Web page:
"This, after 10 years of effort," said veteran newspaper analyst John Morton. "The only positive thing to be said for online revenue for newspapers is it's going down less rapidly."
Analysts are skeptical that any efforts to collect online subscription fees, or even small payments for individual articles, will amount to a significant new source of cash for newspaper publishers. Specialized financial publications, such as the Wall Street Journal and the Financial Times, have succeeded because they provide timely access to valuable information traders need to make money. It's not clear there's any willingness to pay for more general information about sporting events, entertainment or local news.
"It's probably going to be small dollars," said Edward Atorino, media analyst at Benchmark Co. "For a big media company, it's going to add a little bit to a giant pile."
Mutter, the new media ventures consultant, said efforts to erect pay walls around news stories are doomed because such barriers are so easily breached by anyone who knows how to cut and paste a document.
Instead, he said a consortium, such as the one that News Corp. is proposing, would be more effective if it were to create a single online registration for readers to use across all news sites and track the stories each person reads. When married with geographic and demographic data, this anonymous reader information would be valuable to advertisers seeking to reach a particular consumer.
A consortium of newspaper publishers is bound to attract scrutiny from federal regulators, who would seek to determine whether it reduces competition, said antitrust attorney Robert W. Doyle Jr., a partner in the Washington law firm of Doyle, Barlow & Mazard.
"The antitrust concern arises if there's no pro-competitive reasons why they have to get together," Doyle said. "If there is a pro-competitive benefit, that's weighed against the anti-competitive problem of allowing competitors to get together."
Murdoch, who built a media empire from a single newspaper in his native Australia, has been in search of a solution to the industry's broken business model. The search has led to meetings with representatives of ventures like Journalism Online as well as makers of e-readers, those portable devices whose screens simulate the appearance of ink on paper.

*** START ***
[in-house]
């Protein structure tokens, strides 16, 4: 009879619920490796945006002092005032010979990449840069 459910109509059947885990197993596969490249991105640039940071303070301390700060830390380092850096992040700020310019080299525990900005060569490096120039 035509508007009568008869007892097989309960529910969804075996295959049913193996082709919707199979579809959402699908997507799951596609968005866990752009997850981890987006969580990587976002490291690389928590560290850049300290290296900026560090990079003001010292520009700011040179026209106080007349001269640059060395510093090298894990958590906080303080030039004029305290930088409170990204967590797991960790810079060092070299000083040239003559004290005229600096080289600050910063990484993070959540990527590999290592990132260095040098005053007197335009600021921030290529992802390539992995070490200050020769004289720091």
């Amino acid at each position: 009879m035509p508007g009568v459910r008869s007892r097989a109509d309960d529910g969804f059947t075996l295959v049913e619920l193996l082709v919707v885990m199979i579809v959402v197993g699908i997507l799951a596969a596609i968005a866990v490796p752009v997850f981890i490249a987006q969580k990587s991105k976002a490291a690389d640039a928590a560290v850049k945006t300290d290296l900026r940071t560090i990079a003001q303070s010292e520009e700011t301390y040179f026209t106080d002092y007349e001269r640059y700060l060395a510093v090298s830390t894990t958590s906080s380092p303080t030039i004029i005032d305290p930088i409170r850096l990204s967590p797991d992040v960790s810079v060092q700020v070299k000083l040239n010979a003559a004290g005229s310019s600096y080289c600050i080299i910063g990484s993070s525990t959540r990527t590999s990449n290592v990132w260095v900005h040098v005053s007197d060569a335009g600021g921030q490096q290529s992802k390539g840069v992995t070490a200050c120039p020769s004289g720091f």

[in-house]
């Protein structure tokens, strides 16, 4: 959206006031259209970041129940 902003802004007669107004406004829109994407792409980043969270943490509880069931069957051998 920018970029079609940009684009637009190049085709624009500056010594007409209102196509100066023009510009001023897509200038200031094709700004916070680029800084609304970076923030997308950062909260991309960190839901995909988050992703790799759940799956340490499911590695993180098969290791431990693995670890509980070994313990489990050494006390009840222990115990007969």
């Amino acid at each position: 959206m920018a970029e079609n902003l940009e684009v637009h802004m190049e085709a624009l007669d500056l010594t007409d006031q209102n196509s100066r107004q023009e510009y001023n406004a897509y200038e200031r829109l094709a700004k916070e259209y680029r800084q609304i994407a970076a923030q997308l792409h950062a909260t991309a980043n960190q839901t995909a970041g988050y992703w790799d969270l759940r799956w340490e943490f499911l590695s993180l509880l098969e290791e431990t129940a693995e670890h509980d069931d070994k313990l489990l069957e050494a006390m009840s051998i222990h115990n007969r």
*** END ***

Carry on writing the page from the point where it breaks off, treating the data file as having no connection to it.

Like other newspaper publishers, Murdoch has been frustrated with Amazon.com's Kindle e-reader, in part because of the unfavorable terms offered by the online bookseller, which keeps 70% of the revenue from digital subscriptions and owns the relationship with the reader. He has been interested in finding a way to distribute news to multiple devices.
Miller, who joined News Corp. in April to oversee the media company's digital strategy, has taken charge of this initiative. He talked about the need to support premium journalism in Pasadena last month, at Fortune magazine's Brainstorm: Tech conference.
In an onstage interview, Miller hinted at a broader role for News Corp., which has gained expertise in managing subscribers to Dow Jones Factiva's business information service, and whose Wall Street Journal Online has a subscriber base that could be leveraged to sell subscriptions.
"In looking at all of News Corp.'s assets, it's clear that we're in a unique position to play a key role in creating new business models that will support premium journalism on digital platforms," he said.